- Better job retention
- Higher attendance
- Lower turnover
- Enhanced job performance and work quality
- Better safety records
Statistics Canada found that such practices lead to a 72% higher staff retention rate among people with disabilities, 90% did well or better than co-workers’ without disabilities, and 86% with disabilities were rated average or better in attendance. (Deloitte, The Road to Inclusion).
What are the costs of typical accommodations?
Most employers report little to no cost by offering accommodations. 58% stated no cost, 37% indicated a one-time cost, and 1% said the accommodation required a combination of both. The typical one-time expenditure by employers surveyed was $500. When asked how much they paid for an accommodation beyond what they would have paid for an employee without a disability who was in the same position, employers typically answered around $400. 74% of said employers reported that accommodations were very or extremely effective. (JAN, Workplace Accommodations: Low Cost, High Impact, 2015).
What’s the ROI of Providing Accommodations?
There are direct and indirect benefits which are reflected in your bottom line.
- Retention of valued employees
- Increased public profile
- Community investment
- Recognition of leadership in the design of accessibility procedures.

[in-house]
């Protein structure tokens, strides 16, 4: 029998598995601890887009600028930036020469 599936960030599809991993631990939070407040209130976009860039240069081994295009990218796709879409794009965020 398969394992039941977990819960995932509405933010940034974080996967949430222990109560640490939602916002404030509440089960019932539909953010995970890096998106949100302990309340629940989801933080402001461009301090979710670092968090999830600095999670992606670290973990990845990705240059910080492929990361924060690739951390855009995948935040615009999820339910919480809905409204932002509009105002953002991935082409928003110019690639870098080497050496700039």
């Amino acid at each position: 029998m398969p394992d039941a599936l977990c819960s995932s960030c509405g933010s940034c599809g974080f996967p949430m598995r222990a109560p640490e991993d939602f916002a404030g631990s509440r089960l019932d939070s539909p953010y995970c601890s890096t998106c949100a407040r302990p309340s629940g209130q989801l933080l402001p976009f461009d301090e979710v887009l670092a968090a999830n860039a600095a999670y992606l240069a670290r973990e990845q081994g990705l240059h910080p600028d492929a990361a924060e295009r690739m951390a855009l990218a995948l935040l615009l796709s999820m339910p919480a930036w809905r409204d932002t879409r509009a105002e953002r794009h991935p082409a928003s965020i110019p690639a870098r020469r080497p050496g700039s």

As the population ages and the pool of available employees shrinks, companies that have already embraced hiring and retaining employees with disabilities will have an advantage, by being highly regarded by potential employees and the community.
The right way to implement accommodations for employees with ADHD
A process of structure, and flexibility are crucial for allowing parties to participate in stages of setting up accommodations for employees with ADHD, thus allowing them to do their job tasks effectively. The protocol ranges from complex, written accommodation to a quiet simple process based on the size of your organization. It’s most beneficial to keep an open-mind and know that your employee wants to perform well and be a productive member of the team.
- Determine the reason why the employee needs an accommodation to better respond to accommodation needs.
- Explore accommodation options with the employee.
- Together choose an option that will be implemented. Although the employer is free to choose among effective accommodation options, it’s a good idea to truly consider employee preference.
- Provide effective training for employees and their supervisors or manager in how the accommodation is to be implemented.
- Monitor the effectiveness of the accommodation and make adjustments if needed. This requires a regularly scheduled review of the plan.
Bureau of Labor Statistics
Americans with Disabilities Act
Canadian Human Rights Code
Reasonable Accommodations / Duty to Accommodate
The Accessibility for Manitobans Act (AMA)
Accessibility Act by Province (Ontario (AODA) has set the standard for the other provinces to spearhead design of and proposal to government to legislate).